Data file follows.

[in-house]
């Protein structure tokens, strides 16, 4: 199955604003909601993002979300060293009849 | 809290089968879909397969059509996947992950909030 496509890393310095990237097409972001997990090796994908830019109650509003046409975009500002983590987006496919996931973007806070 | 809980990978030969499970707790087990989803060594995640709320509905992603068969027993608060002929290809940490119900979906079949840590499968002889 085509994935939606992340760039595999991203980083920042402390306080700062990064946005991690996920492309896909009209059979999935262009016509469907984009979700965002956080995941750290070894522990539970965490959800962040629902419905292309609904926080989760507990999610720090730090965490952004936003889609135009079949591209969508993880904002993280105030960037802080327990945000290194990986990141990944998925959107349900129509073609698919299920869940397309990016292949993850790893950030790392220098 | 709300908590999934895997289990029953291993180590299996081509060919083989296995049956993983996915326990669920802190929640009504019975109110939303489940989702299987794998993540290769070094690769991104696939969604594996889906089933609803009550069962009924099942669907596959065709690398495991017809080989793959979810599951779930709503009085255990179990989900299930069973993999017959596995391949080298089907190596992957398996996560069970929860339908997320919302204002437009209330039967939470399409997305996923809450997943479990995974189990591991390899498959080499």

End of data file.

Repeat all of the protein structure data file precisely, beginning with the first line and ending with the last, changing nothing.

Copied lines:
[in-house]
């Protein structure tokens, strides 16, 4: 199955604003909601993002979300060293009849 | 809290089968879909397969059509996947992950909030 496509890393310095990237097409972001997990090796994908830019109650509003046409975009500002983590987006496919996931973007806070 | 809980990978030969499970707790087990989803060594995640709320509905992603068969027993608060002929290809940490119900979906079949840590499968002889 085509994935939606992340760039595999991203980083920042402390306080700062990064946005991690996920492309896909009209059979999935262009016509469907984009979700965002956080995941750290070894522990539970965490959800962040629902419905292309609904926080989760507990999610720090730090965490952004936003889609135009079949591209969508993880904002993280105030960037802080327990945000290194990986990141990944998925959107349900129509073609698919299920869940397309990016292949993850790893950030790392220098 | 709300908590999934895997289990029953291993180590299996081509060919083989296995049956993983996915326990669920802190929640009504019975109110939303489940989702299987794998993540290769070094690769991104696939969604594996889906089933609803009550069962009924099942669907596959065709690398495991017809080989793959979810599951779930709503009085255990179990989900299930069973993999017959596995391949080298089907190596992957398996996560069970929860339908997320919302204002437009209330039967939470399409997305996923809450997943479990995974189990591991390899498959080499």